Invisible Man – Ralph Ellison

Ralph Ellison

I have quite the literary crush on Ralph Ellison. He writes beautifully. I discovered him last year while reading a book review of one of his other books, Juneteenth. After doing some research, I discovered he was part of the great Harlem Renaissance, a cultural movement that began in Harlem in the 1920s. Key members of this movement included Langston Hughes, Zora Neale Hurston and James Weldon Johnson.

Invisible Man is a re-read for me and one that I have been looking forward to re-reading for quite some time now.

“I am a man of substance, of flesh and bone, fibre and liquids- and I might even be said to possess a mind. I am invisible because people refuse to see me…When they approach me they see only my surroundings, themselves, or figments of their imagination- indeed, everything and anything except me.”

When I first read the book last year, the above quote really stood out to me. It seemed very Dostevskyan. It has taken a second reading for me to truly process the content of this book, and still I can’t exactly say I understand all the symbolism.

I really enjoy coming of age books and this one is no exception. The book starts off with the narrator attending a college in the American South. Due to some events I won’t get into he moves to Harlem to look for work. We see the maturing process of the narrator as he goes from being an innocent boy to one who begins to question his identity but can’t seem to reconcile it with his role as a black man in (racist) 1950s America. And like any coming-of-age story, there is a lot of interior and external conflict.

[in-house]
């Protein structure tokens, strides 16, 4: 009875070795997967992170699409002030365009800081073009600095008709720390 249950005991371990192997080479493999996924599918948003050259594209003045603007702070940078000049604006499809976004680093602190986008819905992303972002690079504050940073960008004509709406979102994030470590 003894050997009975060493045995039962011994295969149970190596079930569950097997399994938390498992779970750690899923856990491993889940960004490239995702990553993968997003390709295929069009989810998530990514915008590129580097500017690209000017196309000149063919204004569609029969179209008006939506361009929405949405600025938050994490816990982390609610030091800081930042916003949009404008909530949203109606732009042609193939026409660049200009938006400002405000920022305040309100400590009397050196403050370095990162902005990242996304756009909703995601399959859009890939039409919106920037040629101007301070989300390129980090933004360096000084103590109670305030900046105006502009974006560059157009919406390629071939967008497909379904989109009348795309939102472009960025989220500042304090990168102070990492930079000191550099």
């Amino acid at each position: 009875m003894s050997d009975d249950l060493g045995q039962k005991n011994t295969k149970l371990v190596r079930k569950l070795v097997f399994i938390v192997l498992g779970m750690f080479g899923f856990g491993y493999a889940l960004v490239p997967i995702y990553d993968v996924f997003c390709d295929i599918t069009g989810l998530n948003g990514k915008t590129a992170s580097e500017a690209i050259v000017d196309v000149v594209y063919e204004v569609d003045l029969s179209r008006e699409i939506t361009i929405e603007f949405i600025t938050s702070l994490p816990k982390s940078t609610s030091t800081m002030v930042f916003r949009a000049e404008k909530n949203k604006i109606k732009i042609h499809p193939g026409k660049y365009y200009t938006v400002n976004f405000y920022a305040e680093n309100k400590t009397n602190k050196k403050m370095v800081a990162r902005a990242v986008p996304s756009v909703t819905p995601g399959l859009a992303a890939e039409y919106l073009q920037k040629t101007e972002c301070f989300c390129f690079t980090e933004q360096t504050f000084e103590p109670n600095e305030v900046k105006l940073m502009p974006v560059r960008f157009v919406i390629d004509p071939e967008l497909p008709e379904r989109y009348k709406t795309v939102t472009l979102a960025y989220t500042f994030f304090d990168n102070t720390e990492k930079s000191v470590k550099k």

“What and how much had I lost by trying to do only what was expected of me instead of what I myself had wished to do?”

It’s hard to really summarize this book because so much goes on. Of course the main issue is about race and how it was for a person of colour living in a racist society at the time. The book also gets political when it outlines different possible approaches for racial integration, one more radical than the other.

“I was never more hated than when I tried to be honest. Or when, even as just now I’ve tried to articulate exactly what I felt to be the truth. No one was satisfied”

All in all a great book, a book which I will probably have to read again (or discuss it with someone!) to understand it better.

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